Despite resembling plants, being stationary and colorful, sponges (phylum: Porifera) are actually animals—the most ancient lineage of all animals. Largely hollow, sponges filter feed by using tiny flagella to pump water throughout their structure, from which they gather nutrients and oxygen. Some sponges form mutualisms with plants and animals, where the sponges can provide habitats for other species to thrive.

As marine species, sponges are sensitive to many climate change-related challenges, such as rising temperatures and ocean acidification. They are also susceptible to pollution, such as agricultural runoff. Even turbid water from human activity on the ocean floor can interfere with their ability to filter feed. Though found worldwide, decreasing numbers of sponges will put a strain on the many animals that use them for habitat, protection, and food.

  1. How do sponges feed and breathe?

    • Answer

      They filter feed, by pumping water through their hollow bodies using flagella to gather nutrients and oxygen.

  2. What sorts of challenges do sponges face?

    • Answer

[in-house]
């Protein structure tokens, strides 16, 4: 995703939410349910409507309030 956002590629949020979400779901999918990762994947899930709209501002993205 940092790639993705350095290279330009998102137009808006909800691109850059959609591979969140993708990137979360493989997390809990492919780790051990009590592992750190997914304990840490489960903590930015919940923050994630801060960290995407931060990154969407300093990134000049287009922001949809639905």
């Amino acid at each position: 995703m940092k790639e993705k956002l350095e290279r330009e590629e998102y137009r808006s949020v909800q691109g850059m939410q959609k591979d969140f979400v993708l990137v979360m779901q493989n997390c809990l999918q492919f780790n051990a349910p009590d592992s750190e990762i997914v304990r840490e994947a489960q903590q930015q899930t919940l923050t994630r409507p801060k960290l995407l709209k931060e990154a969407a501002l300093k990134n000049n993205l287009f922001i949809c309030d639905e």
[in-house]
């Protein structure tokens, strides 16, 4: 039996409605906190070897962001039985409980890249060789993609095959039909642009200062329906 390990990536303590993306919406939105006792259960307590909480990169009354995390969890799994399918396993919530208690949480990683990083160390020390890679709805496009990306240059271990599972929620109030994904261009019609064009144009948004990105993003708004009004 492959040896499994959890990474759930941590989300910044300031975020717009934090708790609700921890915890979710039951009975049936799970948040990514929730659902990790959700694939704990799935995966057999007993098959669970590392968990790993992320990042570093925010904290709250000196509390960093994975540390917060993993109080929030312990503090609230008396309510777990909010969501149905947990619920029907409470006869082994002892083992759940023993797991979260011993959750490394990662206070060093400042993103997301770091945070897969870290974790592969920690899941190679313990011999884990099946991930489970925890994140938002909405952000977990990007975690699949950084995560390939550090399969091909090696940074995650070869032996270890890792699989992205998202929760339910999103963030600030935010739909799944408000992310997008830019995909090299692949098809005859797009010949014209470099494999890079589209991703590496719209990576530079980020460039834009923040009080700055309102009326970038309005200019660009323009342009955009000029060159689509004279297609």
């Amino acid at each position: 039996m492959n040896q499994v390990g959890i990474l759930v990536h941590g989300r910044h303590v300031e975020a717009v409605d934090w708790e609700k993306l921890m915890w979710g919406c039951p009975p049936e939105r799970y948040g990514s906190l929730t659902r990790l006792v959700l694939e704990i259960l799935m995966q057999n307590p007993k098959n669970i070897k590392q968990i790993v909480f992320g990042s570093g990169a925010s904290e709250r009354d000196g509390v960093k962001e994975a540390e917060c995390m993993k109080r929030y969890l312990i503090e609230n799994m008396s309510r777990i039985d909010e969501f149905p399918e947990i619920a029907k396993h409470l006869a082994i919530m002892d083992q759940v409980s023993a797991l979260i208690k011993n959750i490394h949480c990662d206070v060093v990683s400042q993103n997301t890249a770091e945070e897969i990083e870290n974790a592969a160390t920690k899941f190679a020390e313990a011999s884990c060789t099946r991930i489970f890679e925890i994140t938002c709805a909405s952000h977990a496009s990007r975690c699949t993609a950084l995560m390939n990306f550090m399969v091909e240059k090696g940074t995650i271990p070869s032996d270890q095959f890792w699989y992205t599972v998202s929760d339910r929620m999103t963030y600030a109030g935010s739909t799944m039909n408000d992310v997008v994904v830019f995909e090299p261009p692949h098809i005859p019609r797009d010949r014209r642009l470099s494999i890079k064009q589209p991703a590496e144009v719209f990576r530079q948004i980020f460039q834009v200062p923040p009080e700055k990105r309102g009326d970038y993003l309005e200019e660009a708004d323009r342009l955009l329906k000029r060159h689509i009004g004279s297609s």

Sponges are at risk from pollution, human activity on the ocean floor, rising ocean temperatures, and ocean acidification.

  3. Why are decreasing numbers of sponges cause for concern?

    • Answer

      Sponges provide food, habitat, and protection for other plants and animals.

Noun

gradual changes in all the interconnected weather elements on our planet.

filter feeder
Noun

aquatic animal that strains nutrients from water.

mutualism
Noun

relationship between organisms of different species, in which both organisms benefit from the association.

ocean acidification
Noun

decrease in the ocean's pH levels, caused primarily by increased carbon dioxide. Ocean acidification threatens corals and shellfish.

Noun

overflow of fluid from a farm or industrial factory.

turbidity
Noun

cloudiness or lack of transparency.